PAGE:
Dr. Patrick Catalano, MIRI PI, has received a grant from the Tufts Institute for Global Obesity Research (TIGOR) to determine the longitudinal metabolomic profile of overweight and obese women undergoing lifestyle interventions to decrease weight before and during pregnancy and delivery.
Overweight and obesity affects ~55% of reproductive age women. Of these 45-65% have excessive weight gain during pregnancy (1), but less than 50% return to their pre-pregnancy weight (2). Maternal pre-pregnancy BMI is also a significant risk factor risk for neonatal obesity (3) which is itself a significant risk factor for childhood/adult obesity and metabolic dysfunction, thereby propagating the vicious cycle of obesity (4). At the present time we have limited understanding of the effects of obesity in women and lifestyle interventions either before they become pregnant or during pregnancy, and the role of the mother’s metabolic condition in effecting the newborn child and development of obesity The NICHD funded RO1 randomized control trial,“ Lifestyle Intervention in Preparation for Pregnancy (LIPP) “ an ongoing study at Tufts Medical Center and the Human Nutrition Research Center on Aging (HNRCA) has as an overarching aim to decrease postpartum weight and improve metabolic function of overweight and obese women prior to their next pregnancy; with the goal of decreasing fetal adiposity in the next pregnancy and thus prevention of childhood obesity. The LIPP trial provides an unique opportunity to elucidate underlying mechanisms by which pre-pregnancy status affects metabolic function during pregnancy and fetal adiposity.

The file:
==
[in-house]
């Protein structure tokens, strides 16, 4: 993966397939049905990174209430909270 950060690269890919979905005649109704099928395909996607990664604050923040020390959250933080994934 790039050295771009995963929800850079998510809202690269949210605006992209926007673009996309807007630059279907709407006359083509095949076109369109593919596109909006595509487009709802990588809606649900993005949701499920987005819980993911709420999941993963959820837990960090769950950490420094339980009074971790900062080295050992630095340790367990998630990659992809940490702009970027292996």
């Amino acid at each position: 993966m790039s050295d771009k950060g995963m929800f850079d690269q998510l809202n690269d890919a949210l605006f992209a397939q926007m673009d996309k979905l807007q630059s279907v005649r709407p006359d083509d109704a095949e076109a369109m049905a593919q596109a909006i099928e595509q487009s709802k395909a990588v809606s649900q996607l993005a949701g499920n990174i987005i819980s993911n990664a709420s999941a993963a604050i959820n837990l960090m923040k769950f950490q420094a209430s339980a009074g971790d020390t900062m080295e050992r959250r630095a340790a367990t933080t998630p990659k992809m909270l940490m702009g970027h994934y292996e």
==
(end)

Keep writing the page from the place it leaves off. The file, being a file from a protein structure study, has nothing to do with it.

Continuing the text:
The LIPP study is the first NIH funded project to examine the effects of lifestyle intervention in the prevention of childhood obesity initiated before a planned pregnancy. The LIPP project will fulfill one of the objectives of the 2009 IOM gestational weight gain recommendations by “providing pre-conceptual services to obese women, such as diet and physical activity, with the goal of achieving a healthy weight before conceiving, this will represent “a radical change to the care provided to obese women of childbearing age”(5).
The proposed untargeted metabolomics analysis of LIPP samples provides a novel approach to elucidate metabolites that influence pregnancy metabolism and impact fetal adiposity.